Katie Crompton – The Cost of Education

As someone who is currently in the process of applying to universities and preparing to get into incredible debt once actually getting accepted into a post-secondary institute, I have witnessed first hand just how expensive post-secondary is. There has been many debates about low cost or free post-secondary education. Especially with the senate confirmation hearing in the USA of Trump’s Secretary of Education nominee, Betsy DeVos (sorry but this post has nothing to do with grizzly bears). There is a video of Bernie Sanders (FEEL THE BERN) questioning DeVos on her views on post-secondary education costs which has been attached right here.

This video covers a few topics but it shows what the democratic and republican views are on free or low cost post-secondary education. In summary, the democratic view is that it is a good investment to send all students who want to receive a higher level of education to school, regardless of their ability to pay for the current price of tuition. The republican view is that it’s simply too much of an investment for the country.

In his Theory of Justice, John Rawls says,

“…a society satisfying the principles of justice as fairness comes as close as a society can to being a voluntary scheme, for it meets the principles which free and equal persons would assent to under circumstances that are fair.”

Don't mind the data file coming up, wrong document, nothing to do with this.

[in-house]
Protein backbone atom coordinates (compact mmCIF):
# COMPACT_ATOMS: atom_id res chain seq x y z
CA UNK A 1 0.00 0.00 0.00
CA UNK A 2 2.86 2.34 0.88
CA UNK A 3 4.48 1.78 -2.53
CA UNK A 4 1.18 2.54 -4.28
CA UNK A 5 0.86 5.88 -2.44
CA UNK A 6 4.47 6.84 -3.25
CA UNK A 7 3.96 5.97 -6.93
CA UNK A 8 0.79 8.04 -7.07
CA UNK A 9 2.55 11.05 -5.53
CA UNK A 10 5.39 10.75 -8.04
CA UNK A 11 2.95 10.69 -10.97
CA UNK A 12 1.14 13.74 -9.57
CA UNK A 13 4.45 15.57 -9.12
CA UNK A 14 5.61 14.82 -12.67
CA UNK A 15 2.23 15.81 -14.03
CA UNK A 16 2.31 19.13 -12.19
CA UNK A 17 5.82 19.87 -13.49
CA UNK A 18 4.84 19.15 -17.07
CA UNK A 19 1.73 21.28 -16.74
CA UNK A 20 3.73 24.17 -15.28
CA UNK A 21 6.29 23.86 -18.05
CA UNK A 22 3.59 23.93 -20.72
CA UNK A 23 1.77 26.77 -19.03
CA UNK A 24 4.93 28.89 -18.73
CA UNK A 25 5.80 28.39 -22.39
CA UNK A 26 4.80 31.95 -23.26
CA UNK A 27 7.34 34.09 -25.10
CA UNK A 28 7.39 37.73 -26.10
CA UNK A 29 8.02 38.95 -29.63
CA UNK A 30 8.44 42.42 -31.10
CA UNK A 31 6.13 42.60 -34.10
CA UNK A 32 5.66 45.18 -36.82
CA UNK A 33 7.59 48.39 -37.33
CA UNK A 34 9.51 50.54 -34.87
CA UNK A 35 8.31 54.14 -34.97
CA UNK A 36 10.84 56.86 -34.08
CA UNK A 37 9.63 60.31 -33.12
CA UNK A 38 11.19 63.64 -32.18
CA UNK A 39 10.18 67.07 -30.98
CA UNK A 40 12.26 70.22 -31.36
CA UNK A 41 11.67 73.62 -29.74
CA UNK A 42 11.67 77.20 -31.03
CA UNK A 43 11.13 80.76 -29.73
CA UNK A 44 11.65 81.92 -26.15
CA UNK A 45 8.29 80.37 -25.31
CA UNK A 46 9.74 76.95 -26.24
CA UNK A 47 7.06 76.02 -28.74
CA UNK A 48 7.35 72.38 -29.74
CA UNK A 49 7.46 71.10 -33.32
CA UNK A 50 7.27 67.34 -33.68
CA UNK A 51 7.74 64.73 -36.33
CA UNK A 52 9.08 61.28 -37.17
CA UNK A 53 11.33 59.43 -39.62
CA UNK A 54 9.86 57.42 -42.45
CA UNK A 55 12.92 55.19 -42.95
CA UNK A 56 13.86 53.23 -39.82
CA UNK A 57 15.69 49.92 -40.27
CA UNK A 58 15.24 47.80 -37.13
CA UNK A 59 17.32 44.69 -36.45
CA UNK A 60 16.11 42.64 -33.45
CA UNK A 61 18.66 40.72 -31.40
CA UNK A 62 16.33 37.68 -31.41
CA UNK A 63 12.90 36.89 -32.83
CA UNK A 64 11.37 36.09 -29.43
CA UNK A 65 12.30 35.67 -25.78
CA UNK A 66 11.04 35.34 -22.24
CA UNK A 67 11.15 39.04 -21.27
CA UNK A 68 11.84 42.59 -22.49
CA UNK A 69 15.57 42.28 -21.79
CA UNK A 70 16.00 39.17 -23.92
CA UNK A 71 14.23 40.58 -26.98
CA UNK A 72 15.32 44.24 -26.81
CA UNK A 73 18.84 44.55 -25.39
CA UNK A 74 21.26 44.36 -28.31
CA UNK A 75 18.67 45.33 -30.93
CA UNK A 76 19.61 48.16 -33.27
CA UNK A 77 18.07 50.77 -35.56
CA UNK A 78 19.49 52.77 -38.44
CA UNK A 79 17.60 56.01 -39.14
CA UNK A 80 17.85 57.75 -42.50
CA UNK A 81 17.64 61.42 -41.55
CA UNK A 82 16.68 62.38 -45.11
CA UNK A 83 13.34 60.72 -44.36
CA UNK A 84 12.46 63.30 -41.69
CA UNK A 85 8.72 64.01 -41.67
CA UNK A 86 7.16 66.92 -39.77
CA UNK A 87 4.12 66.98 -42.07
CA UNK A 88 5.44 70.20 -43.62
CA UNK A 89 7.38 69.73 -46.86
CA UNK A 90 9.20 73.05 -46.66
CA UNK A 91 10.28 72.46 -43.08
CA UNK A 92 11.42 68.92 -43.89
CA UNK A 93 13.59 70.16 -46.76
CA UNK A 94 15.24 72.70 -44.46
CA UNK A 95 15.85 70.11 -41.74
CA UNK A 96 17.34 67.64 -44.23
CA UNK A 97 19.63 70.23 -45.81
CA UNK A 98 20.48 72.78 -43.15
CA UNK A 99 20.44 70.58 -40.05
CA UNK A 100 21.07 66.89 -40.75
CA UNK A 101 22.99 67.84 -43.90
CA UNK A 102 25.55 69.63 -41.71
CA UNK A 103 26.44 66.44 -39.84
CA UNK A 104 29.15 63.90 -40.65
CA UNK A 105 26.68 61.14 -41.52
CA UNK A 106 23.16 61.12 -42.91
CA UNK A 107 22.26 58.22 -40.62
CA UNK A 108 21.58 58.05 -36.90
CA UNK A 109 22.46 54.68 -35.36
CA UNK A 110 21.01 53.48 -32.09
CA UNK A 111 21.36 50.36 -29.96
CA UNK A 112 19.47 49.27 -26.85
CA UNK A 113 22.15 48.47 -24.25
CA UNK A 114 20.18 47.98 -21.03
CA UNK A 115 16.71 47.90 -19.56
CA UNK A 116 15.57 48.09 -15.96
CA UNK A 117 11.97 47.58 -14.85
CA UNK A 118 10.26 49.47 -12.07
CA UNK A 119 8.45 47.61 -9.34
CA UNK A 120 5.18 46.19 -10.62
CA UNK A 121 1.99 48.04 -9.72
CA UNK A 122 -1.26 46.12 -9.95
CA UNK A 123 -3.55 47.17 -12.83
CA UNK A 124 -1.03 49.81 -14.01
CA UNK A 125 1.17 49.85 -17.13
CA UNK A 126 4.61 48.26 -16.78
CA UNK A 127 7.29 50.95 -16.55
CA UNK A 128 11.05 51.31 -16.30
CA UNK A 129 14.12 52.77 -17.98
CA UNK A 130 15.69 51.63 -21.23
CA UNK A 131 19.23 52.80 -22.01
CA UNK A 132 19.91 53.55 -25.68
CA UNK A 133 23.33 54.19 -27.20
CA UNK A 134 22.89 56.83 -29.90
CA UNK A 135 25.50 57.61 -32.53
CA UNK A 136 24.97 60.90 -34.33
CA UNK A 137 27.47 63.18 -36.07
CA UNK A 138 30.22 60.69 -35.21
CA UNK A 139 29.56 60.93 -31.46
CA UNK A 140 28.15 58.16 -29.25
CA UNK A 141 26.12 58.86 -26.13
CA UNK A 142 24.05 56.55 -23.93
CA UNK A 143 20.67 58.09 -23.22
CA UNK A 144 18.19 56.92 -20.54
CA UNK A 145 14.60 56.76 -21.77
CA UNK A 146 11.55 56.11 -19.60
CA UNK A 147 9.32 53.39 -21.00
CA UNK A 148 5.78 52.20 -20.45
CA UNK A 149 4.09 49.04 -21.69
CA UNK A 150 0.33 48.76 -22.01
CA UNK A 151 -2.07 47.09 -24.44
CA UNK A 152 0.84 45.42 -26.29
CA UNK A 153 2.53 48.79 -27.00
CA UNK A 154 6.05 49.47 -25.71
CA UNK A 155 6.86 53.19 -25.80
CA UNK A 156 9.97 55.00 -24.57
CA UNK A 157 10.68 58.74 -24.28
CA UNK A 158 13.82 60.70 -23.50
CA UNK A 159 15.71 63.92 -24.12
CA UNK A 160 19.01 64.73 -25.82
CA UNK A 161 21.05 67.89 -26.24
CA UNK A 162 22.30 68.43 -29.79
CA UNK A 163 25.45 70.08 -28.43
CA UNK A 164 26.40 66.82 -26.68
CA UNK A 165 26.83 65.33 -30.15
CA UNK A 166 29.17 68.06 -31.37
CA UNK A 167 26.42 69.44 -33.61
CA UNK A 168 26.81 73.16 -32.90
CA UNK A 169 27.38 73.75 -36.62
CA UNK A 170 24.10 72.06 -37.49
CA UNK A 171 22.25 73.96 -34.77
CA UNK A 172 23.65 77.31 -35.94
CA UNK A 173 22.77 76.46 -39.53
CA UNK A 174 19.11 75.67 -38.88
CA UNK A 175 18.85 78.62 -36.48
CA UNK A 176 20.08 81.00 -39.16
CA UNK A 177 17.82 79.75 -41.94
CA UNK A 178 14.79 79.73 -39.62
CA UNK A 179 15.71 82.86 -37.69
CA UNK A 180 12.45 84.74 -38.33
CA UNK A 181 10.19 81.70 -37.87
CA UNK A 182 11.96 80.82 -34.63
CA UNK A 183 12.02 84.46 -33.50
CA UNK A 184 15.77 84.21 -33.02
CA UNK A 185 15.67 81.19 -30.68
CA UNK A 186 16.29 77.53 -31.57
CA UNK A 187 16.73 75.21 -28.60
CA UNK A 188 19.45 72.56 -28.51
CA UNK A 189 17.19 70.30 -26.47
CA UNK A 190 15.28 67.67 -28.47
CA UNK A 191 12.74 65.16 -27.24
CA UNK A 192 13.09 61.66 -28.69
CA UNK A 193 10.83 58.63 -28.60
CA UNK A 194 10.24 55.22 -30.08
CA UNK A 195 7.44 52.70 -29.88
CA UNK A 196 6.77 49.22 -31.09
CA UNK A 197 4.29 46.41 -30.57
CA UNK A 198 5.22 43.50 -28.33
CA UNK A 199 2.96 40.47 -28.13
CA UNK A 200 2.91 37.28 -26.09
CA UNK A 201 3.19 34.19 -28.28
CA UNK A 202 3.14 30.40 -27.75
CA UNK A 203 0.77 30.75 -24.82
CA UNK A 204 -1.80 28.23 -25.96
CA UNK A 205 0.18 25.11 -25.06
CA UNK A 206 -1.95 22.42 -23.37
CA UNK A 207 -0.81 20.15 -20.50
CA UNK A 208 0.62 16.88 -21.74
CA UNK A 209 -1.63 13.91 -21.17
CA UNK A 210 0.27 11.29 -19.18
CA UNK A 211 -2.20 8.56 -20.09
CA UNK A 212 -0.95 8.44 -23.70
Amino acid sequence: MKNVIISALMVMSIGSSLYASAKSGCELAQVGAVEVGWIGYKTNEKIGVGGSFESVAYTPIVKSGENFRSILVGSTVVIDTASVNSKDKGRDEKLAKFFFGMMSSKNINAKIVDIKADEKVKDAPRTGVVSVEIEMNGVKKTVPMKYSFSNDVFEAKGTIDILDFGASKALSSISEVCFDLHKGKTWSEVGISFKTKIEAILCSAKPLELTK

Personally, I believe that everyone should be given equal opportunity to succeed. If someone or something excludes a particular group or prevents anyone from living their life the way they deserve, that is morally wrong. There are so many brilliant people in the world who aren’t able to go to university because they are disadvantaged somehow, especially financially.  If we were to apply the Theory of Justice to financial statuses, then that would justify free/low cost post-secondary education. By giving everyone access to advanced education after high school it would give more people the opportunity to find work that pays more than minimum wage, which is near impossible to live off of but that’s another conversation. Though I believe that being under the veil of ignorance is beneficial in some situations, it isn’t practical in others. In this situation, ignoring a potential student’s financial standing, ethnicity, gender, etc. is good, but universities must still take a student’s academic standing and potential into consideration, in order to make sure that these students are fit to go into the careers they are studying for. By enabling free or low cost post secondary education, you are making sure that a higher education is more accessible, not a guarantee for all. This would make society more productive and and create a more inclusive environment.